By Ana Ceballos, The News Service of Florida
TALLAHASSEE — Gov. Ron DeSantis could soon sign legislation that creates a statewide registry for pimps and johns in an effort to crack down on human trafficking. But Florida officials are not stopping there.
With their eyes on the Super Bowl and WrestleMania, both of which the state will host in 2020, officials are looking for new ways to ensure victims are not trafficked for sex or labor.
“As I always say, every issue does not necessarily need a law if people are willing to take on these issues voluntarily,” Attorney General Ashley Moody, who chairs the statewide Council on Human Trafficking, said Friday during a meeting of the panel.
Some things, however, are being put into state law.
During this year’s legislative session, for example, one of the last bills passed would create new requirements for the operation of massage parlors, strip clubs and hotels.
“The human trafficking bill that ultimately passed both chambers is an example of why you do not quit until the last minute of session,” Moody said.
Under the bill, strip club owners and operators would be charged with misdemeanors if they do not keep records of their employees’ driver licenses or documents with photo IDs and age verification.
“As to massage parlors, it also is very specific as to the criteria … to own and operate a massage parlor in the aspect of behavior that would revoke your license or not enable you to operate or own a massage parlor,” state Rep. Heather Fitzenhagen, the sponsor of the bill, told members of the council on Friday.
Ian McIntosh, with the Florida Massage Therapy Association, said Friday his organization was in “constant contact” with lobbyists during the legislative session to help address the language of the bill to minimize the impact on “legitimate therapists.”
Parts of the bill targeting massage parlors were tacked on after police accused New England Patriots owner Robert Kraft and 24 other men of soliciting prostitution at a Jupiter massage parlor in February. Police initially said the sting was in connection with a human trafficking case, but no charges related to that crime have been filed.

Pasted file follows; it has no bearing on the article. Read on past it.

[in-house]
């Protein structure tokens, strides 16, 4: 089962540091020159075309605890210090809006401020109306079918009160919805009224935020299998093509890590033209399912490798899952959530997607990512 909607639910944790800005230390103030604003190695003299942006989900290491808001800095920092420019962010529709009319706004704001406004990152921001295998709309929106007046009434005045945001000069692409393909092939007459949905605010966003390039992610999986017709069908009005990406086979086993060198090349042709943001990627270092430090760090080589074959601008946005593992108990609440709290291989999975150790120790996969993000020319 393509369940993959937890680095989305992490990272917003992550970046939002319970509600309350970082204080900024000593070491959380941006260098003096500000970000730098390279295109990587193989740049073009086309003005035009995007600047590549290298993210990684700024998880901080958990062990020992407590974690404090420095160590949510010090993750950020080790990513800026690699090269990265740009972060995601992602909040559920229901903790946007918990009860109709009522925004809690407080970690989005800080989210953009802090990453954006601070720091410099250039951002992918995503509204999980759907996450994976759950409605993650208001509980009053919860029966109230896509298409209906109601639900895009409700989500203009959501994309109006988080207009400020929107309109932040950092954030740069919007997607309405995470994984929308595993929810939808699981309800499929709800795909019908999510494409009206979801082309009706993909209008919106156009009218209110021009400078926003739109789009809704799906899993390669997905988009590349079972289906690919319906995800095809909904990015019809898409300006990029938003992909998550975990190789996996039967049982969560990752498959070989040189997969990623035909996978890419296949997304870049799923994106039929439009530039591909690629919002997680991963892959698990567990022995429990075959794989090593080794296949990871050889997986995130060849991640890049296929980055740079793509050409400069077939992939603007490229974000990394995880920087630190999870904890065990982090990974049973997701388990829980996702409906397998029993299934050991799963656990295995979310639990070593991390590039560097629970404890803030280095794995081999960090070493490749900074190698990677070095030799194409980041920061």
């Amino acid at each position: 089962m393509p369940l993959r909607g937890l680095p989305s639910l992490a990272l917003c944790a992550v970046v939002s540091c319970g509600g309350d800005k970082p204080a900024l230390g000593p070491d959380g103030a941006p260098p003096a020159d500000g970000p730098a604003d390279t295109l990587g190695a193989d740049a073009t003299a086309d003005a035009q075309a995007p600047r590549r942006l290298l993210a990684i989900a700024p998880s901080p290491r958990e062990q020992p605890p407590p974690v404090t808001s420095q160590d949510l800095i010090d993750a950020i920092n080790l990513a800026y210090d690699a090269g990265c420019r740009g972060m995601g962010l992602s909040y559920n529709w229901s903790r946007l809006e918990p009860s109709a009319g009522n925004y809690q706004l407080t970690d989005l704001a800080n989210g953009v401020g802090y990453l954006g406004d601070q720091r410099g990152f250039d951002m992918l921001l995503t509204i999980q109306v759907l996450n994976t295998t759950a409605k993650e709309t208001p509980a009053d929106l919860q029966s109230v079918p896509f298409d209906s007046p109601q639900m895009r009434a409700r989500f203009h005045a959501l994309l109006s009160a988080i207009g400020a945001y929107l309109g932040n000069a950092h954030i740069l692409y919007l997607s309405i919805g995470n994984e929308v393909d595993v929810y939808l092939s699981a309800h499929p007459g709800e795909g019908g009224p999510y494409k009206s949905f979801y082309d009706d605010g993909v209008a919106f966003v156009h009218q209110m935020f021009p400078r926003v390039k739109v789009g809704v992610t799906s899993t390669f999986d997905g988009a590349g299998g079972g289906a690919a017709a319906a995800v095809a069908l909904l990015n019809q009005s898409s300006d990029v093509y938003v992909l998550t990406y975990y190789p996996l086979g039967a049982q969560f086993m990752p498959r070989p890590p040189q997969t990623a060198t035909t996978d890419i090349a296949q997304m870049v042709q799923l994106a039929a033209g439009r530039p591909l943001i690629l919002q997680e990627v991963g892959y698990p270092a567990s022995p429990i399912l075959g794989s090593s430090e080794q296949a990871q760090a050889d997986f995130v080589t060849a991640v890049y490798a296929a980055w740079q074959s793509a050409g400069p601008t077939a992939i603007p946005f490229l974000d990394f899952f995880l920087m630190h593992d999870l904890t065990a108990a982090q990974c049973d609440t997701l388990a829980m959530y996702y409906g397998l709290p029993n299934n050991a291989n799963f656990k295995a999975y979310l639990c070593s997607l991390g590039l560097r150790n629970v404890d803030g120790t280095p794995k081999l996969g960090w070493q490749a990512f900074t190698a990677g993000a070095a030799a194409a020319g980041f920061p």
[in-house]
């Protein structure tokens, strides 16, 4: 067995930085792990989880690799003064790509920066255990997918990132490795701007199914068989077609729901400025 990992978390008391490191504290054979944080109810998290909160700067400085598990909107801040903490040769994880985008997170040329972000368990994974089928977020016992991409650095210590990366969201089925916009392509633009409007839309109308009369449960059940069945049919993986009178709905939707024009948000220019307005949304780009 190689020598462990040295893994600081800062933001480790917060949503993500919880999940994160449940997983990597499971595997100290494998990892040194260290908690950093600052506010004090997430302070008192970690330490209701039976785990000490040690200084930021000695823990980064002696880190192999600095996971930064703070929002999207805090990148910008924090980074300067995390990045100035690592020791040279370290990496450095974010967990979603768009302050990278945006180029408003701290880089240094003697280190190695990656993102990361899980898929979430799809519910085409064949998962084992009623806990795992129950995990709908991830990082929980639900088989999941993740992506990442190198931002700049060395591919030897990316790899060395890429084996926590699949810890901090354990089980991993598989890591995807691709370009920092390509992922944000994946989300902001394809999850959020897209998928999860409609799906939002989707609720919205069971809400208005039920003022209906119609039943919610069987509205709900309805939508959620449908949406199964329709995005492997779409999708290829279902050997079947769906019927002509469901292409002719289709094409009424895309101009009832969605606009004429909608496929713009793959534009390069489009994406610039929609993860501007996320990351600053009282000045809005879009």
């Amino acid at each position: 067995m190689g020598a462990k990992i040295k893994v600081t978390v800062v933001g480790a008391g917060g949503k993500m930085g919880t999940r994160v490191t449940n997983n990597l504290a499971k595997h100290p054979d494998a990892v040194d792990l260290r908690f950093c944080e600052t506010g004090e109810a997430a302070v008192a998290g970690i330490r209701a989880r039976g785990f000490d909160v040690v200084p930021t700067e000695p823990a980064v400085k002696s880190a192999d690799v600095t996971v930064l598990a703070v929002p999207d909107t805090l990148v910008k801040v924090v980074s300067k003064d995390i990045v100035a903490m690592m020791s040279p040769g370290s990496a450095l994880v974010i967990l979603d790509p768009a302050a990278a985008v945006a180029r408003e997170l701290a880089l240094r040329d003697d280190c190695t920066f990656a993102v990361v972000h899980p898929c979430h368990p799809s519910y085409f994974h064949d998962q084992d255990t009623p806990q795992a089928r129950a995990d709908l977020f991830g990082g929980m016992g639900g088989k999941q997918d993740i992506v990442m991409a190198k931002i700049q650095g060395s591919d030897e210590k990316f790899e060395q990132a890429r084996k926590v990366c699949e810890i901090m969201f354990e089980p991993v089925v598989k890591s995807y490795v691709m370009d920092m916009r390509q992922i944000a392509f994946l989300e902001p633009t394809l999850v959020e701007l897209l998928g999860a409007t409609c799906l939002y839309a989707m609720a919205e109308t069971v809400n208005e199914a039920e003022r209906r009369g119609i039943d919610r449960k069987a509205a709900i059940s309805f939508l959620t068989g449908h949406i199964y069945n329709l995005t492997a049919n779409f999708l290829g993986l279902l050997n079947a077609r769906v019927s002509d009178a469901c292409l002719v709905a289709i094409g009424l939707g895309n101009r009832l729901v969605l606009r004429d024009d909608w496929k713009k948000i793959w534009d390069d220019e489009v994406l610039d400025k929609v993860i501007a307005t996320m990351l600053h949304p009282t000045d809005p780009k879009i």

Still, the demand for prostitution is seen as a “driving force that fuels sex trafficking,” the human trafficking bill says.
To deter pimps and johns, lawmakers voted to create the “Soliciting for Prostitution Public Database,” which lists the names, addresses and color photographs of people who are convicted or plead no contest to soliciting prostitution. A person’s name would be removed after five years if they do not re-offend.
The bill (HB 851) has not formally been sent to DeSantis. But Lt. Gov. Jeanette Nunez, who serves as vice-chair of the human trafficking panel, said the DeSantis administration is “very concerned” about making sure the state is prepared for the Super Bowl in 2020 in Miami-Dade County and WrestleMania in Tampa.
As a result, the council and private firms continue to design ways to tackle the problem.
Uber, for example, says it will hold “numerous training sessions” about human-trafficking issues for its drivers in Miami-Dade and Broward counties. The company is working to provide the sessions in English, Spanish and Creole, as well as offer flexible hours for drivers who may work during the daytime.
“We will also be looking to push out messaging, to not only to drivers but to riders,” said Stephanie Smith, Uber’s public policy manager in Florida. “So, if they see it outside of the vehicle, or wherever they are enjoying that sporting event, (they) can know what the signs are and where to report them.”
During next year’s legislative session, Fitzenhagen wants to push for more training on how to spot signs of human trafficking and how to report it. The bill passed May 3 required training for people in various fields, like massage therapists, hotel employees, police and doctors.
“I would like to see bars and restaurants added because those are places where a lot of the recruiting goes on for human trafficking victims,” the Fort Myers Republican said.